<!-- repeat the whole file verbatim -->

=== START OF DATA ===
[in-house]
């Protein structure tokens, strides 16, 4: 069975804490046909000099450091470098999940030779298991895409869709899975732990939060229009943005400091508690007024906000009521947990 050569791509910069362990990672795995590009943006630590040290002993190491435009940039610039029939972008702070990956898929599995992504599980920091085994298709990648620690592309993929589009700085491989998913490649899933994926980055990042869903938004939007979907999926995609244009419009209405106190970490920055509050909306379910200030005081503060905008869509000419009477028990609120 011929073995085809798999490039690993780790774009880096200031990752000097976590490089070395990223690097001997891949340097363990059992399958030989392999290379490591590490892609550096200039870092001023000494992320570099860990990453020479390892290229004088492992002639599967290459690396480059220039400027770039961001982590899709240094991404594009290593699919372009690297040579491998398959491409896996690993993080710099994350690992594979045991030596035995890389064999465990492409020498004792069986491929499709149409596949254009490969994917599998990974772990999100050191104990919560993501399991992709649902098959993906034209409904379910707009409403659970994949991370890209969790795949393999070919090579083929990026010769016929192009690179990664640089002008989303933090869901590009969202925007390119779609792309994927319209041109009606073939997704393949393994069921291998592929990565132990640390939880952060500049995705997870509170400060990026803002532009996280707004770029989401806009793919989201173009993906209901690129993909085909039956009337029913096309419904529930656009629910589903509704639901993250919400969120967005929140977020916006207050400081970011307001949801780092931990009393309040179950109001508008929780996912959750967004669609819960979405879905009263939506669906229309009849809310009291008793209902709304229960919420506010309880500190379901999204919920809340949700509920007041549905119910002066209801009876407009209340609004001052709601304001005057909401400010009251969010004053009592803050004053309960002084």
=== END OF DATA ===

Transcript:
[in-house]
């Protein structure tokens, strides 16, 4: 069975804490046909000099450091470098999940030779298991895409869709899975732990939060229009943005400091508690007024906000009521947990 050569791509910069362990990672795995590009943006630590040290002993190491435009940039610039029939972008702070990956898929599995992504599980920091085994298709990648620690592309993929589009700085491989998913490649899933994926980055990042869903938004939007979907999926995609244009419009209405106190970490920055509050909306379910200030005081503060905008869509000419009477028990609120 011929073995085809798999490039690993780790774009880096200031990752000097976590490089070395990223690097001997891949340097363990059992399958030989392999290379490591590490892609550096200039870092001023000494992320570099860990990453020479390892290229004088492992002639599967290459690396480059220039400027770039961001982590899709240094991404594009290593699919372009690297040579491998398959491409896996690993993080710099994350690992594979045991030596035995890389064999465990492409020498004792069986491929499709149409596949254009490969994917599998990974772990999100050191104990919560993501399991992709649902098959993906034209409904379910707009409403659970994949991370890209969790795949393999070919090579083929990026010769016929192009690179990664640089002008989303933090869901590009969202925007390119779609792309994927319209041109009606073939997704393949393994069921291998592929990565132990640390939880952060500049995705997870509170400060990026803002532009996280707004770029989401806009793919989201173009993906209901690129993909085909039956009337029913096309419904529930656009629910589903509704639901993250919400969120967005929140977020916006207050400081970011307001949801780092931990009393309040179950109001508008929780996912959750967004669609819960979405879905009263939506669906229309009849809310009291008793209902709304229960919420506010309880500190379901999204919920809340949700509920007041549905119910002066209801009876407009209340609004001052709601304001005057909401400010009251969010004053009592803050004053309960002084």